February 7, 2013 in City, Health

Abortion parental notification bill gets hearing

Associated Press
 

OLYMPIA – A hearing on a bill that would require minors to notify their parents before terminating a pregnancy pitted those who argued it was an issue of parental rights against those who say the measure is an effort to restrict access to abortion.

The Senate Law & Justice Committee was packed Wednesday with supporters and opponents of the measure that would deny a pregnant minor an abortion unless she had given at least 48 hours’ notice to one parent or a legal guardian. A pregnant teen could petition a superior court for a waiver of the requirement.

“This bill is not trying to stop abortions,” Sen. Don Benton, a Republican from Vancouver who sponsored the measure, told the committee. “What this bill is about is notifying parents of their children’s activities before they engage in them. It’s a common-sense right.”

Under the measure, anyone who performs an abortion on a minor without the proper notification requirements is guilty of a gross misdemeanor, punishable by up to a year in jail and/or a $5,000 fine. No notice is required if there is a medical emergency.

According to The Guttmacher Institute, which tracks reproductive health issues, 38 states require some type of parental involvement in a minor’s decision to have an abortion.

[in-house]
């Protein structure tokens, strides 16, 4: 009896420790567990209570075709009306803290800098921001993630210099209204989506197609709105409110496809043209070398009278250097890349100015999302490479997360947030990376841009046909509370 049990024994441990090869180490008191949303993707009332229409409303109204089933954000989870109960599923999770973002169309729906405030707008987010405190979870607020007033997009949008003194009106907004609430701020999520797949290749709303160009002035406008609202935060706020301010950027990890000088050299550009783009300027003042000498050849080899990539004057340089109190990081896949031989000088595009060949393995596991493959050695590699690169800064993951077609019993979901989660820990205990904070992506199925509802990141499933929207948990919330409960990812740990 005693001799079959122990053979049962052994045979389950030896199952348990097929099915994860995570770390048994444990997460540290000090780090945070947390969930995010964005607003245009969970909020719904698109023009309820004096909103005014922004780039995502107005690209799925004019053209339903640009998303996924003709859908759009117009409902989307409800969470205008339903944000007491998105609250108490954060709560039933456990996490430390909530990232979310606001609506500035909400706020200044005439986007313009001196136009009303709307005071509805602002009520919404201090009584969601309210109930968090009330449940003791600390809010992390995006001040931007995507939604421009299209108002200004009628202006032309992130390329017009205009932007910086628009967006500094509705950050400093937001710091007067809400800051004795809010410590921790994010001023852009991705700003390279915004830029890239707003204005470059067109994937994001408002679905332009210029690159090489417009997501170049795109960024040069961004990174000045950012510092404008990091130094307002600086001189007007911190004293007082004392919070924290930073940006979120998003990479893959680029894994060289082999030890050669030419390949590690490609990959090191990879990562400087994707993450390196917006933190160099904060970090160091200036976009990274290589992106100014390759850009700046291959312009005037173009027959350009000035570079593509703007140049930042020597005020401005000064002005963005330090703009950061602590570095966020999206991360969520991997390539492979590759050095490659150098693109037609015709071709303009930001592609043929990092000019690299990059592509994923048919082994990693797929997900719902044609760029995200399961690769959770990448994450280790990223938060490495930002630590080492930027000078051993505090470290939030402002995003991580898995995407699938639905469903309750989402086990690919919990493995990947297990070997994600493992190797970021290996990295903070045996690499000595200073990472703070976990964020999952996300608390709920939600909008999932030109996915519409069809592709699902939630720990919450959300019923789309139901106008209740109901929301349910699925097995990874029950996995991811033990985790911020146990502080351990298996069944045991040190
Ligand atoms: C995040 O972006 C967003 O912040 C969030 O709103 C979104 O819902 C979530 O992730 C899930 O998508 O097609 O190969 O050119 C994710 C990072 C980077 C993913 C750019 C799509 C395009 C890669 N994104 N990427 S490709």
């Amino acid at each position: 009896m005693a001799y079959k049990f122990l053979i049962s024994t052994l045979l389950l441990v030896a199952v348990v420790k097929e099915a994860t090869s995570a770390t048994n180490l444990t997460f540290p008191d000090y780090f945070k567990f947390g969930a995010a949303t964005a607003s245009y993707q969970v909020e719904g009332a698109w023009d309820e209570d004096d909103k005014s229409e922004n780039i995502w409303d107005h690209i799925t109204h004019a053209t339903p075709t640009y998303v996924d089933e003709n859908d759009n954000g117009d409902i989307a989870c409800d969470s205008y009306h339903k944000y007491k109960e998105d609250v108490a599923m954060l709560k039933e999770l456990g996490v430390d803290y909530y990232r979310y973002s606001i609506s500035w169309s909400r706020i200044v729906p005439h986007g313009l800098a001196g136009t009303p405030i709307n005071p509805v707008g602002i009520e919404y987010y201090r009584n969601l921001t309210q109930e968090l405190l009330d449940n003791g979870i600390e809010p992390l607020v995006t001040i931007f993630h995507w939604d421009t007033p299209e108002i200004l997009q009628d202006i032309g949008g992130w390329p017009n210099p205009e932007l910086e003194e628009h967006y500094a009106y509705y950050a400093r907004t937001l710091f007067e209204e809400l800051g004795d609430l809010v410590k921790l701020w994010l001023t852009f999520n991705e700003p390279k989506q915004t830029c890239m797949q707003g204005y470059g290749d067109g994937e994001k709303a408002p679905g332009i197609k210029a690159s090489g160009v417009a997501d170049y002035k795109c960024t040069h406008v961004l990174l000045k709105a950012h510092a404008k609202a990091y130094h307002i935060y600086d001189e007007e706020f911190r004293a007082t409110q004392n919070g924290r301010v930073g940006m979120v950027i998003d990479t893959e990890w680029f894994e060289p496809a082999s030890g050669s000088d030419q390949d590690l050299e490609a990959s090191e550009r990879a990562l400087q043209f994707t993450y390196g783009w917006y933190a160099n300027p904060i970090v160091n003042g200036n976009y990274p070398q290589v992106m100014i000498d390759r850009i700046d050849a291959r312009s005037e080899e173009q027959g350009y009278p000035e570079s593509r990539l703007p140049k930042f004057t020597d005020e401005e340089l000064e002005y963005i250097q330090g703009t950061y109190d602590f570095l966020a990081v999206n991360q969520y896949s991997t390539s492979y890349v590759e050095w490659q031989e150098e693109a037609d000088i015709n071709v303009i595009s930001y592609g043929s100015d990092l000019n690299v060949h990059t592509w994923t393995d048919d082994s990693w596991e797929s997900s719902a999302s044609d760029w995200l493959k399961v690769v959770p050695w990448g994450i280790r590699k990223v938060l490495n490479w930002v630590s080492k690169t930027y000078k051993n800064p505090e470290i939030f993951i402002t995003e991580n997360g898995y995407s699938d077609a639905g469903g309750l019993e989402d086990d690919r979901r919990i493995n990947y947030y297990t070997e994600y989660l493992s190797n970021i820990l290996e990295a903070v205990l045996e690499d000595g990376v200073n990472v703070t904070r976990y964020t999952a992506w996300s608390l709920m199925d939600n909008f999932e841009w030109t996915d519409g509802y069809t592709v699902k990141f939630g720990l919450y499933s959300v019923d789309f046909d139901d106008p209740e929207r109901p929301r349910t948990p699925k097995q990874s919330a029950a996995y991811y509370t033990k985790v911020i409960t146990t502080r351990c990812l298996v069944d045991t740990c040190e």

Dr. Yolanda Evans, a pediatrician at Seattle Children’s Hospital who is opposed to the measure, said most of the teens she sees with unintended pregnancies have the support of their parents.

Evans said she worries that, if required to notify parents, teens would try to find other dangerous means to end their pregnancies.

“I’m here to be a voice for my patients, not the ones who have parental support, but those vulnerable ones who don’t,” she said.

Sen. Mike Padden, a Republican from Spokane Valley, said he believed he had the votes to get it through committee.

Even if the bill was passed out of the Senate, it is certain to lose traction in the Democrat-controlled House.

Gov. Jay Inslee, a Democrat, said he opposes the bill, noting it “goes backwards to ideological debates that we should be well beyond in the state of Washington.”

© Copyright 2013 Associated Press. All rights reserved. This material may not be published, broadcast, rewritten, or redistributed.

Get stories like this in a free daily email


Please keep it civil. Don't post comments that are obscene, defamatory, threatening, off-topic, an infringement of copyright or an invasion of privacy. Read our forum standards and community guidelines.

You must be logged in to post comments. Please log in here or click the comment box below for options.

comments powered by Disqus